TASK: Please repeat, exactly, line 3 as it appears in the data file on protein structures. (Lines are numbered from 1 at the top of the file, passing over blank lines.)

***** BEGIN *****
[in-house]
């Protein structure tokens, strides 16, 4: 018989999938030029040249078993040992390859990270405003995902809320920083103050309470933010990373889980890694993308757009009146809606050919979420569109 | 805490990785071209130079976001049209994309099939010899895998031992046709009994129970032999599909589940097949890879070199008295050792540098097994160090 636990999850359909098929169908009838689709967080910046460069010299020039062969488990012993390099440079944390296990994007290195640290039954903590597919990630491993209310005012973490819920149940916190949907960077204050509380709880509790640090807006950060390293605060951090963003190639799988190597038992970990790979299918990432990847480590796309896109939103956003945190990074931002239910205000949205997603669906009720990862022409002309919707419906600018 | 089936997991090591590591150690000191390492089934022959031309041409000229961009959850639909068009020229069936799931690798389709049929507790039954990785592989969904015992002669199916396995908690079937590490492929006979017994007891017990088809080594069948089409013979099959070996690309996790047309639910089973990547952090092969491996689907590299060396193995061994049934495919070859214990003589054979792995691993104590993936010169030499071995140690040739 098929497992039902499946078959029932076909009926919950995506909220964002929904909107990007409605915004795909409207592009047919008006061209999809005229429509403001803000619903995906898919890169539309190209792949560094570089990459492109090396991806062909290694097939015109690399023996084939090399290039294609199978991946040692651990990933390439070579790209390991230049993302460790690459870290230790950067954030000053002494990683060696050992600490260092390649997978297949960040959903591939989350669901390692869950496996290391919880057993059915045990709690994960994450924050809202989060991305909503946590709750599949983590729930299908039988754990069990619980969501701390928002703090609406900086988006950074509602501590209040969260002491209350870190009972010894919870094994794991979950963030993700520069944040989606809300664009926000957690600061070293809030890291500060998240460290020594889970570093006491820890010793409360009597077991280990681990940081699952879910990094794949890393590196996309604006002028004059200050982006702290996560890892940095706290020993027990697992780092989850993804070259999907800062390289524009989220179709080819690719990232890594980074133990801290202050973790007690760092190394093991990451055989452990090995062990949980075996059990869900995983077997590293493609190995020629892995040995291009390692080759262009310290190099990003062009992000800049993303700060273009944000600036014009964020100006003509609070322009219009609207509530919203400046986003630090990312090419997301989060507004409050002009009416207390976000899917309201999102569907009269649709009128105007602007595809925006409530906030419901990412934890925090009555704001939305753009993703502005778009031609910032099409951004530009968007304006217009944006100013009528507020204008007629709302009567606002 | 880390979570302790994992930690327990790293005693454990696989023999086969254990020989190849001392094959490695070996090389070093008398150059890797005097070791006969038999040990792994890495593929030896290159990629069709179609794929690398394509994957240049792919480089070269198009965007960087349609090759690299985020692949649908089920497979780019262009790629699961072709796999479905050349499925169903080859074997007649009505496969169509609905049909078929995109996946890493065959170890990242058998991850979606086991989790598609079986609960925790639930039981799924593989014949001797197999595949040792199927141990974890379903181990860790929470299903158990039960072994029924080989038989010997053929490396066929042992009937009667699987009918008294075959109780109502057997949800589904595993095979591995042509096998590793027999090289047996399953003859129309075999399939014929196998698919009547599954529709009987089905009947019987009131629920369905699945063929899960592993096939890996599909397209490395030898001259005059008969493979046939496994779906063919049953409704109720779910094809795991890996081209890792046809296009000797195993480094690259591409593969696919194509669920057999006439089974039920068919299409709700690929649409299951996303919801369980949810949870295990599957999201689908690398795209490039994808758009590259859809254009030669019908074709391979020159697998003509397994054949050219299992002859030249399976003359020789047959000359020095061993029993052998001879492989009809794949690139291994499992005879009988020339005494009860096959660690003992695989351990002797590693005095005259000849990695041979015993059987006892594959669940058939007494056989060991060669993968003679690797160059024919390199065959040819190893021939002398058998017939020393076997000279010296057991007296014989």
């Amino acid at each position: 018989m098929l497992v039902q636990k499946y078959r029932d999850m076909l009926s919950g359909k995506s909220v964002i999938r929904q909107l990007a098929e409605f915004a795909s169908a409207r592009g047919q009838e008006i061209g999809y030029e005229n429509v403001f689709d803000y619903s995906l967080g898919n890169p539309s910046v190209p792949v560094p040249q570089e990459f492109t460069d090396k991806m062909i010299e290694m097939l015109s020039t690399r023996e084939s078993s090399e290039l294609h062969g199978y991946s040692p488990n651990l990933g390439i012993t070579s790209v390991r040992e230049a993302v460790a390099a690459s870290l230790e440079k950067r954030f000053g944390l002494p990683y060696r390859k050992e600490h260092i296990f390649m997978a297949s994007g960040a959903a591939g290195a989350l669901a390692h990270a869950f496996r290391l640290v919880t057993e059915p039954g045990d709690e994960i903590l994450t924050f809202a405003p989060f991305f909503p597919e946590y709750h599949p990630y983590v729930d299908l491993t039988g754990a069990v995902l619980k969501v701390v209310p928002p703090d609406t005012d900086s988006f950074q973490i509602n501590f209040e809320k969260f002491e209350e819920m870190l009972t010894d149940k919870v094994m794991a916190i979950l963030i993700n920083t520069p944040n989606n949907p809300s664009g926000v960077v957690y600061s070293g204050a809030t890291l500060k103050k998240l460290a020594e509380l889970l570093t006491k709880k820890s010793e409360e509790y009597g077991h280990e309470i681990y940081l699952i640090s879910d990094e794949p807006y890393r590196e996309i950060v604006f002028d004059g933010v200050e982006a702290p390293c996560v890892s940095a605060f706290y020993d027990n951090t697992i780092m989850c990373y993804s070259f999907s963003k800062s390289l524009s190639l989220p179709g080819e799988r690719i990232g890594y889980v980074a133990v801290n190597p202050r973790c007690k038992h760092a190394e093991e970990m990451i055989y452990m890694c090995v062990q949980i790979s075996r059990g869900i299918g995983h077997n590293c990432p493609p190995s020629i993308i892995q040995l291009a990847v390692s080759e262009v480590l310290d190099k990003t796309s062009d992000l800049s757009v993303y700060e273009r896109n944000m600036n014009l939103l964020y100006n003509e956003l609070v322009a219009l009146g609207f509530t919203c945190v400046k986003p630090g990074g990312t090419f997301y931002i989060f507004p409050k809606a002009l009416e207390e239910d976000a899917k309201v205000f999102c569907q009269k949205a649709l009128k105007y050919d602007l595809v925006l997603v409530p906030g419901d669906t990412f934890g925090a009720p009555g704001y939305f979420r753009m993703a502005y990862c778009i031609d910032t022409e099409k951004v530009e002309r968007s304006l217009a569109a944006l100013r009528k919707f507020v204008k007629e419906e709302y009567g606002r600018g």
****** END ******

């Amino acid at each position: 018989m098929l497992v039902q636990k499946y078959r029932d999850m076909l009926s919950g359909k995506s909220v964002i999938r929904q909107l990007a098929e409605f915004a795909s169908a409207r592009g047919q009838e008006i061209g999809y030029e005229n429509v403001f689709d803000y619903s995906l967080g898919n890169p539309s910046v190209p792949v560094p040249q570089e990459f492109t460069d090396k991806m062909i010299e290694m097939l015109s020039t690399r023996e084939s078993s090399e290039l294609h062969g199978y991946s040692p488990n651990l990933g390439i012993t070579s790209v390991r040992e230049a993302v460790a390099a690459s870290l230790e440079k950067r954030f000053g944390l002494p990683y060696r390859k050992e600490h260092i296990f390649m997978a297949s994007g960040a959903a591939g290195a989350l669901a390692h990270a869950f496996r290391l640290v919880t057993e059915p039954g045990d709690e994960i903590l994450t924050f809202a405003p989060f991305f909503p597919e946590y709750h599949p990630y983590v729930d299908l491993t039988g754990a069990v995902l619980k969501v701390v209310p928002p703090d609406t005012d900086s988006f950074q973490i509602n501590f209040e809320k969260f002491e209350e819920m870190l009972t010894d149940k919870v094994m794991a916190i979950l963030i993700n920083t520069p944040n989606n949907p809300s664009g926000v960077v957690y600061s070293g204050a809030t890291l500060k103050k998240l460290a020594e509380l889970l570093t006491k709880k820890s010793e409360e509790y009597g077991h280990e309470i681990y940081l699952i640090s879910d990094e794949p807006y890393r590196e996309i950060v604006f002028d004059g933010v200050e982006a702290p390293c996560v890892s940095a605060f706290y020993d027990n951090t697992i780092m989850c990373y993804s070259f999907s963003k800062s390289l524009s190639l989220p179709g080819e799988r690719i990232g890594y889980v980074a133990v801290n190597p202050r973790c007690k038992h760092a190394e093991e970990m990451i055989y452990m890694c090995v062990q949980i790979s075996r059990g869900i299918g995983h077997n590293c990432p493609p190995s020629i993308i892995q040995l291009a990847v390692s080759e262009v480590l310290d190099k990003t796309s062009d992000l800049s757009v993303y700060e273009r896109n944000m600036n014009l939103l964020y100006n003509e956003l609070v322009a219009l009146g609207f509530t919203c945190v400046k986003p630090g990074g990312t090419f997301y931002i989060f507004p409050k809606a002009l009416e207390e239910d976000a899917k309201v205000f999102c569907q009269k949205a649709l009128k105007y050919d602007l595809v925006l997603v409530p906030g419901d669906t990412f934890g925090a009720p009555g704001y939305f979420r753009m993703a502005y990862c778009i031609d910032t022409e099409k951004v530009e002309r968007s304006l217009a569109a944006l100013r009528k919707f507020v204008k007629e419906e709302y009567g606002r600018g």